Department of Music Lecture: "Reconstructing a Newly Discovered Motet on St Nicholas"
This alumni feature is in celebration of WUSTL MUSIC’s 75th Anniversary.
Two large fragments of a rotulus have been recently discovered in a manor house in Dorset. The fragments preserve four early fourteenth-century motets of English provenance. One of these motets, Naufragantes visita/ Navigatrix inclita/ Aptatur, previously unknown to modern scholars, combines numerous unique features, beautifully illustrating and adding to the remarkable degree of compositional innovation present in fourteenth-century English motets. The four-voice motet often features four different simultaneous texts and uses a complex method of text exchange. The poetic texts plead both to St Nicholas, the patron saint of sailors, and to the Virgin Mary, the star of the sea, to intercede as protectors and guides of seafarers. Its cantus prius factus, Aptatur, used in thirteen musically distinct motets on the Continent, is found now for the first time in a motet that definitely originates in England. Because of damage to the rotulus, however, the motet does not survive in full. In this presentation, through an exploration of the motet’s melodic, harmonic, textual, and formal characteristics, I demonstrate not only how Naufragantes/ Navigatrix exemplifies remarkable compositional innovation, but I also offer a complete musical reconstruction of the motet, thereby allowing for the possibility of performance of this remarkable discovery.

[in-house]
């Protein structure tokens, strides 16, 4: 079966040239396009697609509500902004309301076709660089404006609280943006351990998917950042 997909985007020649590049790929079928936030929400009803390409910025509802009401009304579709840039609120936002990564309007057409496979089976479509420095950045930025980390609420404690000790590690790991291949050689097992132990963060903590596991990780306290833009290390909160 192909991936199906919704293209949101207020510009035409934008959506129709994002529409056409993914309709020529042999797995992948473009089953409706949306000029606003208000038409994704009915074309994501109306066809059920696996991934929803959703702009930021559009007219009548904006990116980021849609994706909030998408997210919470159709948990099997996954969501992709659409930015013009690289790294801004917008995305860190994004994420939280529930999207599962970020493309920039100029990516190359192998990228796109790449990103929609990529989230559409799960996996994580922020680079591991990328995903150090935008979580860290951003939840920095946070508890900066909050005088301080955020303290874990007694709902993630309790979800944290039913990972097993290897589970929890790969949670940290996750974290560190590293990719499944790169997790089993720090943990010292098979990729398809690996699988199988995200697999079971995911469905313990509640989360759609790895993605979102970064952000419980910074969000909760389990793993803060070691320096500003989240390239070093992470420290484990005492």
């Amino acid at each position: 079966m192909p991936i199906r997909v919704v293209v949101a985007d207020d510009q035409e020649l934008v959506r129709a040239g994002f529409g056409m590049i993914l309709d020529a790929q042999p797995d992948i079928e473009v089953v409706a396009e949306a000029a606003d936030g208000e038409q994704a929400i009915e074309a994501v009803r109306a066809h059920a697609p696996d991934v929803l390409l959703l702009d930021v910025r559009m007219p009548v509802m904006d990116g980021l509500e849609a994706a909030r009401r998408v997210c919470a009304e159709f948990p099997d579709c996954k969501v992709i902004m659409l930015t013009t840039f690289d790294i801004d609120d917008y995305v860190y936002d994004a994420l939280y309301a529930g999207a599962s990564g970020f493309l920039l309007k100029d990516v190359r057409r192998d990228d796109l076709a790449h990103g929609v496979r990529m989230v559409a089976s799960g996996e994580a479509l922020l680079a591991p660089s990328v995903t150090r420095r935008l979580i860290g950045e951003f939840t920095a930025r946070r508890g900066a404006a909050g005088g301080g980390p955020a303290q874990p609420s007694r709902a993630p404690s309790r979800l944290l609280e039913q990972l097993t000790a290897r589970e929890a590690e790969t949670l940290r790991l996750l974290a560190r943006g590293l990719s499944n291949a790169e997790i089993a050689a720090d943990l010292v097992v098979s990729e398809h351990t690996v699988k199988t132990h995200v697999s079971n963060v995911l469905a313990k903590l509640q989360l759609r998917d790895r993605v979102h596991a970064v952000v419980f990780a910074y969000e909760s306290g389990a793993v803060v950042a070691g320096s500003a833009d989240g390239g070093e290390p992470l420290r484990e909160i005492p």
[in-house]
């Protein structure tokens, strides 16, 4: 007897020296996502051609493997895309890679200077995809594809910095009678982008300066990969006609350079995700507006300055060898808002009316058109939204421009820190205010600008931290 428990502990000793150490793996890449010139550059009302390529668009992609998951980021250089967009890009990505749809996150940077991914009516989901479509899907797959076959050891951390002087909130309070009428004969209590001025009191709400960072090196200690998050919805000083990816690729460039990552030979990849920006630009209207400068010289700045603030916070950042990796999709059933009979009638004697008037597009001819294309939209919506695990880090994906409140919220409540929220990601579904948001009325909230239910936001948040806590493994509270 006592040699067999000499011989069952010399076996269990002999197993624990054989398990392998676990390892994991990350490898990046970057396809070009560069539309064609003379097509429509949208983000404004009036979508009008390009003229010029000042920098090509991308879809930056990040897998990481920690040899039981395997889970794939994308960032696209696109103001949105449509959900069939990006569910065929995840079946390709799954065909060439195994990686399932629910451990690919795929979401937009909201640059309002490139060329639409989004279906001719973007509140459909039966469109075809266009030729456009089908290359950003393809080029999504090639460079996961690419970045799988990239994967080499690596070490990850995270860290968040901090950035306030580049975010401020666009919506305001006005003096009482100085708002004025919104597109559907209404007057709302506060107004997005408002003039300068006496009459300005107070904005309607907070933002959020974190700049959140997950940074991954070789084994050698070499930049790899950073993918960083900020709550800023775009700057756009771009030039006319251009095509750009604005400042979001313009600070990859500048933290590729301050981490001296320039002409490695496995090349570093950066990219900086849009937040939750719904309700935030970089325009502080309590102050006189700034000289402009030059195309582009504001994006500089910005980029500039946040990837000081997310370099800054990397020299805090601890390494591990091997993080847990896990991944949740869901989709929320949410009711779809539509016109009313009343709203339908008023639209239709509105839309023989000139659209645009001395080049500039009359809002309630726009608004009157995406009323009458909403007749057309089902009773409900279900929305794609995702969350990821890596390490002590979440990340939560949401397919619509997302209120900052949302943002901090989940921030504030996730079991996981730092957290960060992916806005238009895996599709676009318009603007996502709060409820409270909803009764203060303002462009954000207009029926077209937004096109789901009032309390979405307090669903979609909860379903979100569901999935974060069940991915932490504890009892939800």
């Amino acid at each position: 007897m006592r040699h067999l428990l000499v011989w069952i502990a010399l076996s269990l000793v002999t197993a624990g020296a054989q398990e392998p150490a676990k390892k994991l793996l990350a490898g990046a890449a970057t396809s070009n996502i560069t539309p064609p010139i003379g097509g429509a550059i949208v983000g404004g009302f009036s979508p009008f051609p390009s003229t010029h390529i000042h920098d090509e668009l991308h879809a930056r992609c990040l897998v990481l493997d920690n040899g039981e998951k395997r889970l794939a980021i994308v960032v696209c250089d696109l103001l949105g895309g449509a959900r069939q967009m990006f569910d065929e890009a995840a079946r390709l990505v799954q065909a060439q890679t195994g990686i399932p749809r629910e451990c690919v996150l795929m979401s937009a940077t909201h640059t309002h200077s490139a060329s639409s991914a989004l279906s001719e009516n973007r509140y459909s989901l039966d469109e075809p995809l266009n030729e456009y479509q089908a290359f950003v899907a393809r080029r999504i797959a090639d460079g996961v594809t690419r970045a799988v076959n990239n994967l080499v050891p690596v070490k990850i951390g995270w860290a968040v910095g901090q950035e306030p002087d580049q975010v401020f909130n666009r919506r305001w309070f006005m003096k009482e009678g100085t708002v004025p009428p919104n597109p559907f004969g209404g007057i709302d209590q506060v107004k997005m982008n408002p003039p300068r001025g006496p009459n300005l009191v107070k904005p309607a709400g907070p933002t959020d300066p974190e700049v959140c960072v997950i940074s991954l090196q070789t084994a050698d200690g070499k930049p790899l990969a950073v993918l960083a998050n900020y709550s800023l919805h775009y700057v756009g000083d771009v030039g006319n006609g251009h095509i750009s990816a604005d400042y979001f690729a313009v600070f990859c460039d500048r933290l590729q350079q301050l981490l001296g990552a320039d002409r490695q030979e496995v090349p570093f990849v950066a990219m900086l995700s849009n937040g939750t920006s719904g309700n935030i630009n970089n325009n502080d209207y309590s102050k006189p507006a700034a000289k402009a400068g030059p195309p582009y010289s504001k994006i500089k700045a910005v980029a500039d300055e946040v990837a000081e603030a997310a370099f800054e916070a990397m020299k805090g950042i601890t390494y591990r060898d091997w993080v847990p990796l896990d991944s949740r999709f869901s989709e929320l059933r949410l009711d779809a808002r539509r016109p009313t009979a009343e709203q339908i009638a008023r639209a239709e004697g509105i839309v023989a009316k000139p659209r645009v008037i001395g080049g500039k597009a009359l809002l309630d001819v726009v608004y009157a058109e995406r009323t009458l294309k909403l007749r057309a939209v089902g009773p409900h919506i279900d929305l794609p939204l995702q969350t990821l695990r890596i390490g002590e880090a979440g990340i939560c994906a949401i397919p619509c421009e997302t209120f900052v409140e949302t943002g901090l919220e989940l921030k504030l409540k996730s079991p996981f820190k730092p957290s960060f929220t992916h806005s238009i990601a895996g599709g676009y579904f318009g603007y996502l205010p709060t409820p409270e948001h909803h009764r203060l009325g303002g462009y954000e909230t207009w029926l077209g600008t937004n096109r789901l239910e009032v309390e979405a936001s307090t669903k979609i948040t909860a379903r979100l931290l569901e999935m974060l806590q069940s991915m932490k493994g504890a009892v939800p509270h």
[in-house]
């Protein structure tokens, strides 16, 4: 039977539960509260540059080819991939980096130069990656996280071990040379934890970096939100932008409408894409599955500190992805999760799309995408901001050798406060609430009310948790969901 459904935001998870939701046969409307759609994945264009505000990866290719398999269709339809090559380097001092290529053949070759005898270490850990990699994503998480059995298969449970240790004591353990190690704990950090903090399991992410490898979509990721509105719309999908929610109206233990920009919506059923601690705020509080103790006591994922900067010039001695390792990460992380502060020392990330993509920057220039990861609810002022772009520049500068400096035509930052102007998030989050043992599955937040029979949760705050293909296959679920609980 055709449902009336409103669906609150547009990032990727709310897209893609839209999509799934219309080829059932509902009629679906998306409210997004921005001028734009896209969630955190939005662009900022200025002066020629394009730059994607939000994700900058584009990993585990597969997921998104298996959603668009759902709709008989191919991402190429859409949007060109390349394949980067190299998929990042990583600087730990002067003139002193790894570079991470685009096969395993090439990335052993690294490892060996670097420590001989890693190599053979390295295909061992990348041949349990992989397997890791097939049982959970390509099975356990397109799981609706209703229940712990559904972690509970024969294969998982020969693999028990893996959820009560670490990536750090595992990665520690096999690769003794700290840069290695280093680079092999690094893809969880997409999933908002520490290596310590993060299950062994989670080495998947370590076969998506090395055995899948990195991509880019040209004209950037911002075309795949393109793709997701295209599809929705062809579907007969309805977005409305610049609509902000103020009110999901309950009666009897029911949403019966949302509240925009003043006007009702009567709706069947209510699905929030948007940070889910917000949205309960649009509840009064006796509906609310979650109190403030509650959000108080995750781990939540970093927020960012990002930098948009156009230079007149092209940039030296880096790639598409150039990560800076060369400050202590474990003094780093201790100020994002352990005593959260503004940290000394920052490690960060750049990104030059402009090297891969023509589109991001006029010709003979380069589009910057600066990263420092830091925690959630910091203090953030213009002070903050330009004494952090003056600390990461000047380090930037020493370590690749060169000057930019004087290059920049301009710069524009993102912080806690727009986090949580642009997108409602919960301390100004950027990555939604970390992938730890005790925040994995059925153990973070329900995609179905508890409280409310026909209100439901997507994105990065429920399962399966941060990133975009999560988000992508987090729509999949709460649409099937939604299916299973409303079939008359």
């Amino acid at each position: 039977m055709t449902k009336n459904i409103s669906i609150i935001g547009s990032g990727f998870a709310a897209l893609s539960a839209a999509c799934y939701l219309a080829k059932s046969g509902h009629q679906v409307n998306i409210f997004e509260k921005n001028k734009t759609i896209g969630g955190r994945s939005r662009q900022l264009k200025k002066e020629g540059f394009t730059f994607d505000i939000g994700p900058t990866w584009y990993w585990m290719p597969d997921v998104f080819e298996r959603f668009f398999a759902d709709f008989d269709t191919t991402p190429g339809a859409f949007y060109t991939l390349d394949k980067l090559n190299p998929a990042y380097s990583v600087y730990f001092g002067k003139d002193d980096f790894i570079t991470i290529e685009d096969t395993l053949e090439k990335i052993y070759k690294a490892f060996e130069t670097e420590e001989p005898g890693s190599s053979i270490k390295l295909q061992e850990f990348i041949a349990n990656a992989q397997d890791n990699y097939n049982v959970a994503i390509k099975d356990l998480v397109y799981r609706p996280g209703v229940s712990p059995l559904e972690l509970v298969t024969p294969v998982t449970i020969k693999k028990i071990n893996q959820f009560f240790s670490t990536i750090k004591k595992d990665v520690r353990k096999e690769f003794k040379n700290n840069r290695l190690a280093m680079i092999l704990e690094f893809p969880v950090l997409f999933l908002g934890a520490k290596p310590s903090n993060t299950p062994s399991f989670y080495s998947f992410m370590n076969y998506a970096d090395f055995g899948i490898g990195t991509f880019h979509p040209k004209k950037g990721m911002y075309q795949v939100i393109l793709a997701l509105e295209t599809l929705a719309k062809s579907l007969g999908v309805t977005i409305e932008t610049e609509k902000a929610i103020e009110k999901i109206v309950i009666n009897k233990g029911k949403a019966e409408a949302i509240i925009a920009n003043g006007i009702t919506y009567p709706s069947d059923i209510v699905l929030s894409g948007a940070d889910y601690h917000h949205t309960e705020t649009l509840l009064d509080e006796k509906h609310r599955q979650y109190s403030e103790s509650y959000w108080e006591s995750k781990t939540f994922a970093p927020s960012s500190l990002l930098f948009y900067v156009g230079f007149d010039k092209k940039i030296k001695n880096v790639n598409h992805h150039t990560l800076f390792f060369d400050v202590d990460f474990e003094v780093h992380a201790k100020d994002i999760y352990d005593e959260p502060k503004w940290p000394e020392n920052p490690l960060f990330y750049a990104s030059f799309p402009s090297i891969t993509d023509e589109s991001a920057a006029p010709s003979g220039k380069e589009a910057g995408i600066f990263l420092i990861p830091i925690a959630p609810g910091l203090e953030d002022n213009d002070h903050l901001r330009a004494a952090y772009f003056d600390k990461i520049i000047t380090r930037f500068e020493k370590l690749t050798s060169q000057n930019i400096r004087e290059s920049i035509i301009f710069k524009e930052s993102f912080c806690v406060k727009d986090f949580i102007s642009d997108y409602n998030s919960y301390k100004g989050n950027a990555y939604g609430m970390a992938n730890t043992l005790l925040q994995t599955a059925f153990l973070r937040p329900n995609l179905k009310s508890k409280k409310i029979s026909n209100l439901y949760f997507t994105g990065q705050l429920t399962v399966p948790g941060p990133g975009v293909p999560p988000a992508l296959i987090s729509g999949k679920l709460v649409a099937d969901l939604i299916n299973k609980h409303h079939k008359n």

Jared C. Hartt is the Barker Professor of Music Theory at the Oberlin Conservatory of Music where he just began his fifteenth year of teaching. In 2007, he earned his PhD in Music Theory from Washington University in St Louis under the direction of Robert Snarrenberg and Dolores Pesce. Hartt’s research interests include the music of Guillaume de Machaut and his contemporaries, and the motet in thirteenth- and fourteenth-century England. He is the editor of A Critical Companion to Medieval Motets (Boydell, 2018), the co-editor (with Lawrence Earp) of Poetry, Art, and Music in Guillaume de Machaut’s Earliest Manuscript (Brepols 2021), and with Margaret Bent and Peter M. Lefferts he recently co-authored The Dorset Rotulus: Contextualizing and Reconstructing the Early English Motet (Boydell, 2021).
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